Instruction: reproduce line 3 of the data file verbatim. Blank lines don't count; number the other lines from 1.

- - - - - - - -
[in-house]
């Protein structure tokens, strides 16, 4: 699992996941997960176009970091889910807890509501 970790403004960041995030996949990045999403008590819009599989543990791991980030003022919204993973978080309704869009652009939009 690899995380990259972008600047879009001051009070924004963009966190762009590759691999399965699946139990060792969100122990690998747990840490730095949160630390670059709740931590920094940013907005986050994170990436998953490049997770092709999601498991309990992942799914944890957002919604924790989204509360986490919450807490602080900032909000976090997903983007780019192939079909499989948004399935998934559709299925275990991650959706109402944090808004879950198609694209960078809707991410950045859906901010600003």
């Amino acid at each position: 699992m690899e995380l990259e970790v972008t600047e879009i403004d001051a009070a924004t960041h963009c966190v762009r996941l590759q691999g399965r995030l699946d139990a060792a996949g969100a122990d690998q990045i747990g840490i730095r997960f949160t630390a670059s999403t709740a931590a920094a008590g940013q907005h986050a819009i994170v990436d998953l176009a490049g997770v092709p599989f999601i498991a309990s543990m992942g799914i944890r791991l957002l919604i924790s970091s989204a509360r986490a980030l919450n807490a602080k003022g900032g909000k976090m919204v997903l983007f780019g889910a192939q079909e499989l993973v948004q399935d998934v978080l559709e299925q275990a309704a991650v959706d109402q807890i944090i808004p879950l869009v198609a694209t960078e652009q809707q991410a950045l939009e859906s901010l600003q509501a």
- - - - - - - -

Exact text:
């Amino acid at each position: 699992m690899e995380l990259e970790v972008t600047e879009i403004d001051a009070a924004t960041h963009c966190v762009r996941l590759q691999g399965r995030l699946d139990a060792a996949g969100a122990d690998q990045i747990g840490i730095r997960f949160t630390a670059s999403t709740a931590a920094a008590g940013q907005h986050a819009i994170v990436d998953l176009a490049g997770v092709p599989f999601i498991a309990s543990m992942g799914i944890r791991l957002l919604i924790s970091s989204a509360r986490a980030l919450n807490a602080k003022g900032g909000k976090m919204v997903l983007f780019g889910a192939q079909e499989l993973v948004q399935d998934v978080l559709e299925q275990a309704a991650v959706d109402q807890i944090i808004p879950l869009v198609a694209t960078e652009q809707q991410a950045l939009e859906s901010l600003q509501a």